Production Environment






MIA, Miami FL, USA



AMS, Amsterdam, NL



MIA, Miami FL, USA



AMS, Amsterdam, NL



SIN, Singapore, SG


Test Environment






MIA, Miami FL, USA



AMS, Amsterdam, NL



MIA, Miami FL, USA


More info about the Test Environment can be found here.

* Alias DC

Thanks to @FrayxRulez for telling about alias DCs.

I want to migrate my account from DCX to DCY.

This question is often asked by people who find their account(s) always being connected to DC1 - USA (for example), but are connecting from a place far away (e.g DC4 - Europe), thus resulting in slower interactions when using the API because of the great physical distance between the user and its associated DC.

When registering an account for the first time, is up to Telegram to decide which DC the new user is going to be created in, based on the phone number origin.

Even though Telegram documentations state the server might decide to automatically migrate a user in case of prolonged usages from a distant, unusual location and albeit this mechanism is also confirmed to exist by Telegram itself, it’s currently not possible to have your account migrated, in any way, simply because the feature was once planned but not yet implemented.

Thanks to @gabriel for confirming the feature was not implemented yet.

Why is my client reacting slowly in supergroups?

This issue affects only some supergroups or only some members within the same supergroup. Mostly, it affects supergroups whose creator’s account (and thus the supergroup itself) lives inside a different DC, far away from yours, but could also depend on where a member is connecting from.

Because of how Telegram works internally, every single message you receive from and send to other members must pass through the creator’s DC, and in the worst case where you, the creator and another member all belong to three different DCs, the other member messages have to go through from its DC to the creator’s DC and finally to your DC. This process will inevitably take its time.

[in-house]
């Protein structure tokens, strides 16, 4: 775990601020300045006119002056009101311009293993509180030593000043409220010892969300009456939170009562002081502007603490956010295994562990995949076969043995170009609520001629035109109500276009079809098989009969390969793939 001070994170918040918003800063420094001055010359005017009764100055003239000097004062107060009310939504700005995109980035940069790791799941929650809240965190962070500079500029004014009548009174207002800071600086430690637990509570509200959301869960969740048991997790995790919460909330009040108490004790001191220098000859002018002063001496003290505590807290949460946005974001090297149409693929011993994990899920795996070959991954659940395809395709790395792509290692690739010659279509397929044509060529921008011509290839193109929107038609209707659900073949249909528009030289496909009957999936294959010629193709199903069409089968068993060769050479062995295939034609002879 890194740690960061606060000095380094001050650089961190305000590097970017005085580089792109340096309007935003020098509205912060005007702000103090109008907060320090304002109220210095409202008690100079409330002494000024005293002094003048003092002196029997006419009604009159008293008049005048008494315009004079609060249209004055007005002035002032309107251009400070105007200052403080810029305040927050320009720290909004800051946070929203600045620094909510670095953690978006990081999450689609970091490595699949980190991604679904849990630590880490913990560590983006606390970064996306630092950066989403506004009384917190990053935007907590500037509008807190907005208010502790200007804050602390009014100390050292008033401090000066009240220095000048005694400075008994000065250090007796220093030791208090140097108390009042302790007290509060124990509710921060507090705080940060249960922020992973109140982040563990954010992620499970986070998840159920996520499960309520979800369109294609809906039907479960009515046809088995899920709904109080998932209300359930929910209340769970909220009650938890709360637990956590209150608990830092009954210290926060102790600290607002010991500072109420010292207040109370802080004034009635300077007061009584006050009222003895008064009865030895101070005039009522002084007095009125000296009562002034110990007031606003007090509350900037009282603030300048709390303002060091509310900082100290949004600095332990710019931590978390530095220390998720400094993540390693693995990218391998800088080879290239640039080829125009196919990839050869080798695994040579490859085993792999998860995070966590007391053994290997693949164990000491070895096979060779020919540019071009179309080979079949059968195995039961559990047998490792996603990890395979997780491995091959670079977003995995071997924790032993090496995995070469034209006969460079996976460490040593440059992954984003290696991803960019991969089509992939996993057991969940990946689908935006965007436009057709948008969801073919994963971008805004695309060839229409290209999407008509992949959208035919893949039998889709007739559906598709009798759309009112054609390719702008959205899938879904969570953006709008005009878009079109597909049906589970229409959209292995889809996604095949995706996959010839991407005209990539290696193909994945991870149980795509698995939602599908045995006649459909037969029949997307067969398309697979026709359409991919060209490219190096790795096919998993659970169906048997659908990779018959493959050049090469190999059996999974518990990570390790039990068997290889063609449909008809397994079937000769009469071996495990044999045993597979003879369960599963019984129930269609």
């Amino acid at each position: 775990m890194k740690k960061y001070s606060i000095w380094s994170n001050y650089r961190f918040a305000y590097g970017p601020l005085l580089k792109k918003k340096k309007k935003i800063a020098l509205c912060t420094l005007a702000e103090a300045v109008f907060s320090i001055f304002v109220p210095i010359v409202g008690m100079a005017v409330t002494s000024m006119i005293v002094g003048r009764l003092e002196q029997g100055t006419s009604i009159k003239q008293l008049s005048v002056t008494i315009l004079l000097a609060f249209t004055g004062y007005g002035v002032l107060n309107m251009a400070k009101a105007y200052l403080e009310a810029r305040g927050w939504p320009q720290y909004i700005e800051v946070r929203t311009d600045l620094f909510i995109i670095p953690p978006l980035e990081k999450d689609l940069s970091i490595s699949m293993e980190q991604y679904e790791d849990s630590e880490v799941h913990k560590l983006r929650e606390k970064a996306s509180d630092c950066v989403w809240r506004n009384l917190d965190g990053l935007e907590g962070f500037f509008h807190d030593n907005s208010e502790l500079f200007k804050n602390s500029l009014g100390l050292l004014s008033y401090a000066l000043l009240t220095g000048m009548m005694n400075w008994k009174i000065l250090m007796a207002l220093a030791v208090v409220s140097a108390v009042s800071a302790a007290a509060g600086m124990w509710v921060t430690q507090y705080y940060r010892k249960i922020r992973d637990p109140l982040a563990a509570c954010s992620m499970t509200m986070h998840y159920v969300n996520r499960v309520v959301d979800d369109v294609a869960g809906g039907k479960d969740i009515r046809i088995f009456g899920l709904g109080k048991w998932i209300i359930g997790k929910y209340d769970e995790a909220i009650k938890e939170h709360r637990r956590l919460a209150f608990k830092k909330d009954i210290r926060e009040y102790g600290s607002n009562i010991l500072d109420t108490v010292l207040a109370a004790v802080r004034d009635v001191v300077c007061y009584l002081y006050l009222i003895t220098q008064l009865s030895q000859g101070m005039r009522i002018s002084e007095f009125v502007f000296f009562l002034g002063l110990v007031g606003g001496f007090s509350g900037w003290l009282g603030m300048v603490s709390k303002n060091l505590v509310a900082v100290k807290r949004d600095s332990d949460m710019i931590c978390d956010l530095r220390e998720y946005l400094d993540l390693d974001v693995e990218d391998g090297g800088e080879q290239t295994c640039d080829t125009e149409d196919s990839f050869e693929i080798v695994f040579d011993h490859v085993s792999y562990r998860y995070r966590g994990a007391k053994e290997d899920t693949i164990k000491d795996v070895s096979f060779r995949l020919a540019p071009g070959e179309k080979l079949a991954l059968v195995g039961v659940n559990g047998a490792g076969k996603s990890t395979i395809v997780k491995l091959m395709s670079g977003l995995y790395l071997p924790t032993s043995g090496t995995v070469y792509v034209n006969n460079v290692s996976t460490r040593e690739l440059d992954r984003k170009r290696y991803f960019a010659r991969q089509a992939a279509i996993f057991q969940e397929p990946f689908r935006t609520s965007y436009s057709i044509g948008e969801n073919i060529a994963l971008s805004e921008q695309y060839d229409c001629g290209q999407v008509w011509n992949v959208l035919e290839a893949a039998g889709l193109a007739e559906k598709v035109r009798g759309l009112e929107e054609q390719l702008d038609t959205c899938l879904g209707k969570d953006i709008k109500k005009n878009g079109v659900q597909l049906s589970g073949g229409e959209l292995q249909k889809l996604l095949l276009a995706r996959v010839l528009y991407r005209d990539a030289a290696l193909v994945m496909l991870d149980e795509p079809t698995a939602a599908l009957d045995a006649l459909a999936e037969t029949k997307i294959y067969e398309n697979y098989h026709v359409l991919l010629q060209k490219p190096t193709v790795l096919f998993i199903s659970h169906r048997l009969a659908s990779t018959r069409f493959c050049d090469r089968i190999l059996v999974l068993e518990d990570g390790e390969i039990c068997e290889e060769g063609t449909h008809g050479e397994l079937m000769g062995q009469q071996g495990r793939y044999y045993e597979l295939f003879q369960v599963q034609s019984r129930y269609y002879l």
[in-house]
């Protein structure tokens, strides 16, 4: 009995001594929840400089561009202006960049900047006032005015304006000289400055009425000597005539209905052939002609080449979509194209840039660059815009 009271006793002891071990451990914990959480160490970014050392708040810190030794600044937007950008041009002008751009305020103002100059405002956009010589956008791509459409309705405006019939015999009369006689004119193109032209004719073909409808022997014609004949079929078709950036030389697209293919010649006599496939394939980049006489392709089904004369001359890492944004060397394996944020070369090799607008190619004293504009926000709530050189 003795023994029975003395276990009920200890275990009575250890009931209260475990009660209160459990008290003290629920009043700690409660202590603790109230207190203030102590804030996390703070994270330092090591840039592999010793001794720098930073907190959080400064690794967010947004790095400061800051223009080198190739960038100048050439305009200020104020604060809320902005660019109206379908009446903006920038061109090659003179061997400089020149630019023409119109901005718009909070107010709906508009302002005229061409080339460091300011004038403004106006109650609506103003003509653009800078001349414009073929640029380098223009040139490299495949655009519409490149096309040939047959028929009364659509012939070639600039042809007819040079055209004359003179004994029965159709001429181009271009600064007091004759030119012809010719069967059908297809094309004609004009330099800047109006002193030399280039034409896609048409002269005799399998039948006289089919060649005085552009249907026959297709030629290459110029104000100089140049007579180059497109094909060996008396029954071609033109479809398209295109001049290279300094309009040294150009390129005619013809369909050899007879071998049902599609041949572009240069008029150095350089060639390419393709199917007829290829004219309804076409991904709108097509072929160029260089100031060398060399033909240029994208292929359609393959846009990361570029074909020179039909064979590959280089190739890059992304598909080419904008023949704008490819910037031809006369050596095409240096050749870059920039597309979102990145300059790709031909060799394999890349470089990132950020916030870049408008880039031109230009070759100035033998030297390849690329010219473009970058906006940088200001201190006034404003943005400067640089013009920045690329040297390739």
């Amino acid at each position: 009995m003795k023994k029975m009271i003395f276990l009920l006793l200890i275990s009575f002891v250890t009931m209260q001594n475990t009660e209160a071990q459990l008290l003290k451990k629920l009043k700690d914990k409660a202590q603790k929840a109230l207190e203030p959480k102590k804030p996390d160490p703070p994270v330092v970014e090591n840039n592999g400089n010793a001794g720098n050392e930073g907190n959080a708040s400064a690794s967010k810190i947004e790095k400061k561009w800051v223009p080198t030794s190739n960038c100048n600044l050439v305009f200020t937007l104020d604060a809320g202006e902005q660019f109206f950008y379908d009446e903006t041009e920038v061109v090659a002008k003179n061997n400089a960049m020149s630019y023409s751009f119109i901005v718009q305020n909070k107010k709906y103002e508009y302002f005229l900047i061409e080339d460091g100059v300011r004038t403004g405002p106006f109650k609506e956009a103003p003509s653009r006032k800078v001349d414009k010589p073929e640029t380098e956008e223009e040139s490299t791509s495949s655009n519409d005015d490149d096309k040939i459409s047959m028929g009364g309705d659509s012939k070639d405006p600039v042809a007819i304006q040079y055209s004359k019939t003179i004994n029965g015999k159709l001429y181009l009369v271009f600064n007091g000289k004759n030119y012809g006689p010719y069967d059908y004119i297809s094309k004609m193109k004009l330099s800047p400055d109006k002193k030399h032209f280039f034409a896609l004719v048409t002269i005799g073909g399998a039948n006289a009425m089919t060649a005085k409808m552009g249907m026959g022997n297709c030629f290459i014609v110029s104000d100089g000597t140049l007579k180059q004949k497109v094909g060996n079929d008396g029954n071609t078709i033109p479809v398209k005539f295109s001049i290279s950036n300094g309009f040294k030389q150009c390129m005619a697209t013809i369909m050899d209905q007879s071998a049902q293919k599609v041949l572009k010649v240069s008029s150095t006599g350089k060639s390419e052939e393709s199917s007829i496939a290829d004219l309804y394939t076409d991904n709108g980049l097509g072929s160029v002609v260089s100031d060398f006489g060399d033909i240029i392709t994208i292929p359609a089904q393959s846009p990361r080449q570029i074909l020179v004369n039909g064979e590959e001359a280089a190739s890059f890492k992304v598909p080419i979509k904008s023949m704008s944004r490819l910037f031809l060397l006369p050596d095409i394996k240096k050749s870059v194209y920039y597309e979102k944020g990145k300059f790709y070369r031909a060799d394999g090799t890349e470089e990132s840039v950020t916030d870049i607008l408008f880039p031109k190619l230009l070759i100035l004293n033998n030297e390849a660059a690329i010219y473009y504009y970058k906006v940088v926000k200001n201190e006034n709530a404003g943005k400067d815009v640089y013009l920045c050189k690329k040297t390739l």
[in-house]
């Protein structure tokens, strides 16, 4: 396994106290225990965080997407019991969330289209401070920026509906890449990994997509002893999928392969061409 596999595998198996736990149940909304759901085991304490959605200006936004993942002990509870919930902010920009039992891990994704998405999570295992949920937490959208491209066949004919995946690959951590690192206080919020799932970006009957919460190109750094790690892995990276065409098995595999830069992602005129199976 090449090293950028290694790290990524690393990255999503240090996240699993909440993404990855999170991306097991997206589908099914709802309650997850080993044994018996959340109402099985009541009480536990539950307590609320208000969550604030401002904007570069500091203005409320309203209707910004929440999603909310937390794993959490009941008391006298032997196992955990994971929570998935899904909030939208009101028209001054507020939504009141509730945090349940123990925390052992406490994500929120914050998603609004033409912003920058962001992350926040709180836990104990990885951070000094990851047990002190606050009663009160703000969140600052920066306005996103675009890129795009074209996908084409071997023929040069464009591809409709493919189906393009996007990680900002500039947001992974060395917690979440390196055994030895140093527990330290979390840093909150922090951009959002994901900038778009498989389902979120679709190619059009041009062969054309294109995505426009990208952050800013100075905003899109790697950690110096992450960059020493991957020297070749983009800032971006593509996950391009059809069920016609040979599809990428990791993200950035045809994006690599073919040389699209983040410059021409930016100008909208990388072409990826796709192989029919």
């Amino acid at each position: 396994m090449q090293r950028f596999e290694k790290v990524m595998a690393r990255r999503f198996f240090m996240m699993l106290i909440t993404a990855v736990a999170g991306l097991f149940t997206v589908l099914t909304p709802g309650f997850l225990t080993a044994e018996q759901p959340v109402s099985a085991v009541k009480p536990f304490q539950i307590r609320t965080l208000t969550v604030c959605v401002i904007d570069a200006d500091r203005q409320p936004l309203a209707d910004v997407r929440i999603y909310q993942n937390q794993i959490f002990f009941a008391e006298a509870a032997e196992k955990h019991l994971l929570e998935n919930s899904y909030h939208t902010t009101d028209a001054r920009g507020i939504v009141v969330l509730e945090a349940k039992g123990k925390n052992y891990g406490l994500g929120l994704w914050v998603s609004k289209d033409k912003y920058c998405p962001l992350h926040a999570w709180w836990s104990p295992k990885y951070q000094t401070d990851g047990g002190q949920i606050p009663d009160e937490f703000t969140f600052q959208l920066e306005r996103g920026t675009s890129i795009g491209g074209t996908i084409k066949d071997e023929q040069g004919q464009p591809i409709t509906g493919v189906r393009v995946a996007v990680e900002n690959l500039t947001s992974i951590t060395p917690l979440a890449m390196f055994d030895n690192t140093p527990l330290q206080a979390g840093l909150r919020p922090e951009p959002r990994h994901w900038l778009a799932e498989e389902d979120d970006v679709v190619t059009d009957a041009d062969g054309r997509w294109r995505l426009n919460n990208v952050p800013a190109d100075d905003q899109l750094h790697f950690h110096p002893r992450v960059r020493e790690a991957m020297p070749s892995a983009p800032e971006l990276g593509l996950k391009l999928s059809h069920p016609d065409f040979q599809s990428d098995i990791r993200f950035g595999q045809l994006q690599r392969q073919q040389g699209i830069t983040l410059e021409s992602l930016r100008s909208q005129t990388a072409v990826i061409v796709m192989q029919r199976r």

To confirm this theory and see it by yourself, you can test in a supergroup where you are sure all parties live inside the same DC. In this case the responses will be faster.

Another reason that makes responses come slowly is that messages are dispatched by priority. Depending on the kind of member, some users receive messages faster than others and for big and busy supergroups the delay might become noticeable, especially if you are among the lower end of the priority list:

  1. Creator.

  2. Administrators.

  3. Bots.

  4. Mentioned users.

  5. Recent online users.

  6. Everyone else.

Thanks to @Manuel15 for the priority list.

I keep getting PEER_ID_INVALID error!

The error in question is [400 PEER_ID_INVALID], and could mean several things:

  • The chat id you tried to use is simply wrong, double check it.

  • The chat id refers to a group or channel you are not a member of.

  • The chat id argument you passed is in form of a string; you have to convert it into an integer with int(chat_id).

  • The chat id refers to a user your current session haven’t met yet.

About the last point: in order for you to meet a user and thus communicate with them, you should ask yourself how to contact people using official apps. The answer is the same for Pyrogram too and involves normal usages such as searching for usernames, meeting them in a common group, have their phone contacts saved or getting a message mentioning them, either a forward or a mention in the message text.

What is a file_ref and why do I need it?